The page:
Do you ever sit back and wonder how today’s teens are going to make it through life? They all want the easy way, all the answers with none of the work. They want it their way or no way. I’ve been listening to teenagers since I turned 13 (nearly 30 years ago) and it just seems to get worse. I know every generation blames the one before and weeps for the future ones but from speaking with many of my colleagues all over the country, we are all having the same experiences.
I belong to a page on Facebook with teachers from all over the world who teach the same subject I do and this post came up yesterday. You could almost read the tears and frustrations of these very professional people about what happened to them. This one post almost negated the positive posts that usually occur daily. Yes, I know, misery loves company and all that, but this post felt different.
One teacher from Iowa wrote “that’s how I felt yesterday I wanted to cry not for sadness but cry because I was so frustrated with the attitude and disrespect.”
Another from Georgia wrote, “It is scary to see their lack of work ethic and laziness. I’ve had some very trying days this year too.”
The one though that best described all of our days was this one from a teacher in New York. She wrote, “Is it just me or do too many students seem not to care; do their own work; and treat teachers with terrible disrespect!? I don’t want to be negative but, today was such a trying day. I put so much time and effort into my lessons only for some students to stomp all over it.”
So why is this generation so different than the last? Why do they always look for the easy way out? Is it the blame of the parents? Of society? Of technology? A combination? This is something that can’t be easily answered. I have noticed that since technology and phones have become more prevalent, I have had more discipline issues. Students have an online persona that isn’t who they really are but that online persona has become them. They feel if they act a certain way online, that is how they have to act in person because they have to keep up the appearances. For example, I have a student who can be the nicest and sweetest kid. I’ve met the student’s mom and know that she is a good kid for her. Yet, in class she’s loud, brash, obnoxious, talks about fighting, and generally can be a “shit stirrer” in the worst way. I also know she is this way online because we have developed a trusting relationship where she will confide in me and show me if something is going on. Why does this online persona have to be out all the time? Why does she even have this online persona? Why can’t she be confident enough in herself to just be who she is. I guess that is the million dollar question.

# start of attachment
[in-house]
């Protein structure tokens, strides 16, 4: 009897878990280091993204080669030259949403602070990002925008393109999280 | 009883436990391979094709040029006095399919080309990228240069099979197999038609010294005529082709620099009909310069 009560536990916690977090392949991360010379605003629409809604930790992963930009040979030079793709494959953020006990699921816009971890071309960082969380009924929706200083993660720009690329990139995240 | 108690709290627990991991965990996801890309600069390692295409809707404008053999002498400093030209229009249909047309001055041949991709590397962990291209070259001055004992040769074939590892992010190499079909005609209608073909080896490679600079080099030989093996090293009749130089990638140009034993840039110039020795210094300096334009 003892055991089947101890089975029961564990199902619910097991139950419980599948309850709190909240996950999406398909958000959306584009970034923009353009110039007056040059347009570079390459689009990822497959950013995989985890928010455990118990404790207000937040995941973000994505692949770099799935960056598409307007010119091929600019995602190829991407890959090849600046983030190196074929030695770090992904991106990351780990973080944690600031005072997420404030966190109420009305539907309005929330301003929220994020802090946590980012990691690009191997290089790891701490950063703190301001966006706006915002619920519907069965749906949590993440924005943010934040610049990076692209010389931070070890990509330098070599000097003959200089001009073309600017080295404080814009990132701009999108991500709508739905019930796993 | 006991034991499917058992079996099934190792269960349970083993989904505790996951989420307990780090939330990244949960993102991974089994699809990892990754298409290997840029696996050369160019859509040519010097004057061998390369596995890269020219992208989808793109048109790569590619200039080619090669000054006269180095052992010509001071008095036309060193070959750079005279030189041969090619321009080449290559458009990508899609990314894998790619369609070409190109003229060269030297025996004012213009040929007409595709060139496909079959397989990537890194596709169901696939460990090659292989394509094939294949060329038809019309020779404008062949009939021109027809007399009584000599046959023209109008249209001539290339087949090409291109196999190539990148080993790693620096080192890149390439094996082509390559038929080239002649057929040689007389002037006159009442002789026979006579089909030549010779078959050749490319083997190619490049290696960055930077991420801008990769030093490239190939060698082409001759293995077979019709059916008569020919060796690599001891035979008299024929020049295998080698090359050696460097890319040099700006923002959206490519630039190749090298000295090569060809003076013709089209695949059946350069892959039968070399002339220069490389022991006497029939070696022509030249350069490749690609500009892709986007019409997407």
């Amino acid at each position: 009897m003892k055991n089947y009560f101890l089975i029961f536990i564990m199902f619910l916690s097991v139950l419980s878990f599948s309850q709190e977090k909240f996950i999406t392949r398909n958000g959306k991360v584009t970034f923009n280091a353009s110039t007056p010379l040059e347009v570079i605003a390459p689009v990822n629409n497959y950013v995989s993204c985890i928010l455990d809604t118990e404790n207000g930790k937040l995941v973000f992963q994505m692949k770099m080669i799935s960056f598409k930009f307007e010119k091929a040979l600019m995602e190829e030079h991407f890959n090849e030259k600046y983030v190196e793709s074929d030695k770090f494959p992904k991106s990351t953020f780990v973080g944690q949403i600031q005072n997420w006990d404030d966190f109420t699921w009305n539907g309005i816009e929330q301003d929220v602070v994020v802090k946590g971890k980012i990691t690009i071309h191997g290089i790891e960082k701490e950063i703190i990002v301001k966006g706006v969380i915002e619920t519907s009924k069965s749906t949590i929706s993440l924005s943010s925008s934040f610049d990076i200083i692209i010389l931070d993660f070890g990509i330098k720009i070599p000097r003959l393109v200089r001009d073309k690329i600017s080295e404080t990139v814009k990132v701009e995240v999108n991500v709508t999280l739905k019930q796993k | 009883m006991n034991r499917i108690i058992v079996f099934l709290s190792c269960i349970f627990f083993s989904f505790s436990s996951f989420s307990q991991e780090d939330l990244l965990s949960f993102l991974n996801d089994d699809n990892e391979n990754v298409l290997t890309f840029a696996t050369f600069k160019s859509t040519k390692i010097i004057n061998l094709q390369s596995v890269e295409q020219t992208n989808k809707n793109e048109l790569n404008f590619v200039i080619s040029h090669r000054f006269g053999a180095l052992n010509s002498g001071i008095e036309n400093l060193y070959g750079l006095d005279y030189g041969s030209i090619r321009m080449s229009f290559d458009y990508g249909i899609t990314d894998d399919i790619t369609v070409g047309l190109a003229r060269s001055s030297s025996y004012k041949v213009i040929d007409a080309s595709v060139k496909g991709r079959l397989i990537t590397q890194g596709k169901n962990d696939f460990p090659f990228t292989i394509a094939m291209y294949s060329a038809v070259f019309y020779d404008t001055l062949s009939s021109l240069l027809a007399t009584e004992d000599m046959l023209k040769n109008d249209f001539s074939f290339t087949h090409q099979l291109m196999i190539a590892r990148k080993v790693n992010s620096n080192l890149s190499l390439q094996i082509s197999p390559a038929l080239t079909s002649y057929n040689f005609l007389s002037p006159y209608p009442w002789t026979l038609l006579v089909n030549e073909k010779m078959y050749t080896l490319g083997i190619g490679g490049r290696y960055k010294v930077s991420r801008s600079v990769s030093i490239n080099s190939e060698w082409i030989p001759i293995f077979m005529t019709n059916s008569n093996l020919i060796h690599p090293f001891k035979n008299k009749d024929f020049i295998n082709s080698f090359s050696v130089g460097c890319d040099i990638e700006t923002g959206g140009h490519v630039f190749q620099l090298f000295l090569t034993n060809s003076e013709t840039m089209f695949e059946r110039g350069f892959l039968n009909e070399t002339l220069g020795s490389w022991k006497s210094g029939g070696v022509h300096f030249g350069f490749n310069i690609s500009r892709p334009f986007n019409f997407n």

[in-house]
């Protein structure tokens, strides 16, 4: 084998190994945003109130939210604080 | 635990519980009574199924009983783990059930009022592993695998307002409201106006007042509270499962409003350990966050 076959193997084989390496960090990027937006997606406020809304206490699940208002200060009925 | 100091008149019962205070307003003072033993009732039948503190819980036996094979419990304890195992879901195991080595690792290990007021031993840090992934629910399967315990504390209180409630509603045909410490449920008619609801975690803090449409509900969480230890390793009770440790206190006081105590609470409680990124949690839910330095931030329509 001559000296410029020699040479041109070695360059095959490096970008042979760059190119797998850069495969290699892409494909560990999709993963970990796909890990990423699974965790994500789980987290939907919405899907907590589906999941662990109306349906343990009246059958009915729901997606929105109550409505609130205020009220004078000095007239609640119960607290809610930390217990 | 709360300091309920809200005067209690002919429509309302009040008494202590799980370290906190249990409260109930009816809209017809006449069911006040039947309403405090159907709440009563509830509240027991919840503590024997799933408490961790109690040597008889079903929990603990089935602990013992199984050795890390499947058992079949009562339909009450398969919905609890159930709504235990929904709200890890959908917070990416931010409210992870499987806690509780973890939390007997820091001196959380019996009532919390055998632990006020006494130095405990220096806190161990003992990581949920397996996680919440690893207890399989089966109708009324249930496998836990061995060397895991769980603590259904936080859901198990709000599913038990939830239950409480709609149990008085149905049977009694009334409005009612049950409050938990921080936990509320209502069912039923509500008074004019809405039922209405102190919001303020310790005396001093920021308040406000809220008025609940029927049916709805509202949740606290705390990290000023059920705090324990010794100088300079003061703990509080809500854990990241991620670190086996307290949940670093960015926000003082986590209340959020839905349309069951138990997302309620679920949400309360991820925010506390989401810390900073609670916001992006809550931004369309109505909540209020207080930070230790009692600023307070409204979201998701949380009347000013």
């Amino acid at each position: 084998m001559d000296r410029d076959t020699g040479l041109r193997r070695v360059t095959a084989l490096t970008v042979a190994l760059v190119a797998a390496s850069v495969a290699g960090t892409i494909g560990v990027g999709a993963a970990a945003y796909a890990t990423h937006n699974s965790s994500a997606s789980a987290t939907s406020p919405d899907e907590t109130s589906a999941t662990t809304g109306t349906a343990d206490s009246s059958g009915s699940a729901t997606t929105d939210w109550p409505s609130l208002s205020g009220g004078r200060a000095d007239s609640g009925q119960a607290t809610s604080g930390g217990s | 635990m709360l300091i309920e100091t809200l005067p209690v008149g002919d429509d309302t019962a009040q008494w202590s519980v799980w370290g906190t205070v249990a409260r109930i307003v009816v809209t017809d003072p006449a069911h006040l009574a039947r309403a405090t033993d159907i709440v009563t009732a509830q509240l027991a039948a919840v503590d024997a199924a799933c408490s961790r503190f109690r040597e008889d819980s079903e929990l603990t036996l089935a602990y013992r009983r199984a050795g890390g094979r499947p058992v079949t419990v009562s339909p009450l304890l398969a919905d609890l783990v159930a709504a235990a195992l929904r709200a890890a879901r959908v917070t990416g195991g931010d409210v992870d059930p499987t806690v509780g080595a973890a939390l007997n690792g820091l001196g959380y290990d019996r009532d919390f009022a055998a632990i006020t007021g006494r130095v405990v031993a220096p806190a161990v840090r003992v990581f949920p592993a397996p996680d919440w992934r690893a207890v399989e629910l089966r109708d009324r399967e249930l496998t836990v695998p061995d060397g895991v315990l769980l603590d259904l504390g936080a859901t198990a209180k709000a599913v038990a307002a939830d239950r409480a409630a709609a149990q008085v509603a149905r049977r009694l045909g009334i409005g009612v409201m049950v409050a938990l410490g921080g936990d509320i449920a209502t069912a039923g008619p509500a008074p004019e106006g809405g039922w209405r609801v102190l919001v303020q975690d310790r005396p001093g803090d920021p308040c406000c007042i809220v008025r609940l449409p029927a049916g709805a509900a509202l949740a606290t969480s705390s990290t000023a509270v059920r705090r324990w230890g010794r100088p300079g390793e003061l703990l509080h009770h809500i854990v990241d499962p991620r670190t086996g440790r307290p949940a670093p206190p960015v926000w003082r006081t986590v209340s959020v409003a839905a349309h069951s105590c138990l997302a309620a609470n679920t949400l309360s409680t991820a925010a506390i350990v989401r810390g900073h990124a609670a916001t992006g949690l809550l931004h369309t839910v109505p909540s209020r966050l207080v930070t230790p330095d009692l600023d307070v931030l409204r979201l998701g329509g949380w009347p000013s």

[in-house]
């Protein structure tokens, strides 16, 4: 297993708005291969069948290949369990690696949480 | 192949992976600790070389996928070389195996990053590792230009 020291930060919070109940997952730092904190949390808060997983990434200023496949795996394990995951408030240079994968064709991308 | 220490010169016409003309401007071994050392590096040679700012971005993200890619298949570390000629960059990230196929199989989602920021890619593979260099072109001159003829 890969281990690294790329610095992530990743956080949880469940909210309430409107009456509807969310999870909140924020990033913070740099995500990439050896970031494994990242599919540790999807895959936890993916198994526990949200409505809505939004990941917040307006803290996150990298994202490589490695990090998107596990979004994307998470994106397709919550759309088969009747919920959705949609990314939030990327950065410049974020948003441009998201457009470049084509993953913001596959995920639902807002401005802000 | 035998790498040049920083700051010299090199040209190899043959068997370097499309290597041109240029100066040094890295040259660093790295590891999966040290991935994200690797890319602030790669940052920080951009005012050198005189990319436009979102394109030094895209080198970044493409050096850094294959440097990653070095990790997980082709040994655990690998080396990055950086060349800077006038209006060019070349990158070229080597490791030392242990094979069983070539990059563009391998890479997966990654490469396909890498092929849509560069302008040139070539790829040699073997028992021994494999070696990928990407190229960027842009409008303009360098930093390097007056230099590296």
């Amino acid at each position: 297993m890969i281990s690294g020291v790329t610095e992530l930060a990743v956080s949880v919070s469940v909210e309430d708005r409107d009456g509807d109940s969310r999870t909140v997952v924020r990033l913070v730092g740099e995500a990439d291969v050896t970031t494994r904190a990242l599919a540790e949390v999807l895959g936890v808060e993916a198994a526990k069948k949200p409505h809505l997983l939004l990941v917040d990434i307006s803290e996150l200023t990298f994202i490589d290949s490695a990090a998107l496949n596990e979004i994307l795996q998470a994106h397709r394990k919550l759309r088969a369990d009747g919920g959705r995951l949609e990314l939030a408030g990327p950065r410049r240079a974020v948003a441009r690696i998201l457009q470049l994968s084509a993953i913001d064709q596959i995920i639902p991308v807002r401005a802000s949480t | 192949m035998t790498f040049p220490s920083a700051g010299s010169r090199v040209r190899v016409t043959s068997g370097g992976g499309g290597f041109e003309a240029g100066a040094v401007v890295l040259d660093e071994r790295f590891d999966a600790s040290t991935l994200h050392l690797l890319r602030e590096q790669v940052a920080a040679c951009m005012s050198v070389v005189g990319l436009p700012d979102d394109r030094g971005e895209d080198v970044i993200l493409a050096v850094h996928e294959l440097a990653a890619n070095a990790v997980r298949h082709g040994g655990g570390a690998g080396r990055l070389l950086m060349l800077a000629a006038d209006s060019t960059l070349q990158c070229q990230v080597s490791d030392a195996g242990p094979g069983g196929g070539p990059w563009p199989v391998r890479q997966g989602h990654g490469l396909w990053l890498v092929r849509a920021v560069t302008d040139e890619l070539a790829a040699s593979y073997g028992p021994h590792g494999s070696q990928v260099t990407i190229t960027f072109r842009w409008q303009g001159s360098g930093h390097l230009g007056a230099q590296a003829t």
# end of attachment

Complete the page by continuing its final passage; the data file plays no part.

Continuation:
As for my day yesterday, 4 out of my 5 classes were awesome. Sure, some issues here and there but no day in a classroom is ever perfect. That other class though, WHOOOO MAN! It’s a class that is immediately after the freshman lunch hour. The majority of the class are freshman students. There are some very strong personalities in there and yesterday it all came to a head. I was giving new vocabulary and practicing it with the class. Three girls in the back of the room were holding a very loud and lengthy conversation about who knows what. I asked them very nicely to stop talking and to pay attention. I asked again. I asked a 3rd time. At that point I stopped the class and took a assessment about what was going on. Of the 14 kids who were in class, only 3 were paying attention. Beside my 3 girls talking, I had 3 boys goofing around, two kids sleeping, one on his phone, and two girls who were half paying attention to me and half to their phones hidden in backpacks. I just about lost it. It really was not my best teaching ever, actually close to my worst. I knew I didn’t have a strong lesson plan for this activity but I didn’t realize how weak it really was. I again asked the entire class to put away phones and to focus on the vocabulary and to stop talking. Apparently my 3 girls took offense to me telling them a 4th time to stop talking and they proceeded to become angry she-beasts. Mouthing off, getting louder, pointing out what everyone else was or wasn’t doing, how dare you call me out, making snide jokes and laughing at me, etc…. I finally told them, we have 5 weeks left of this school year. You can tolerate me and my rules for 5 weeks or you can drop to a study hall and see me again next year to enjoy the same rules and lessons again. I then said, “I am done correcting bad behaviors that you should have learned were unacceptable in a classroom back in kindergarten, If you continue after this, I will be forced to write a referral for you each day that you choose to break the rules”. I then went back to teaching and it was more productive for the rest of the class except the 3 girls just kept talking. I wrote referrals for them and put it out of my mind for the day. The stress isn’t worth it.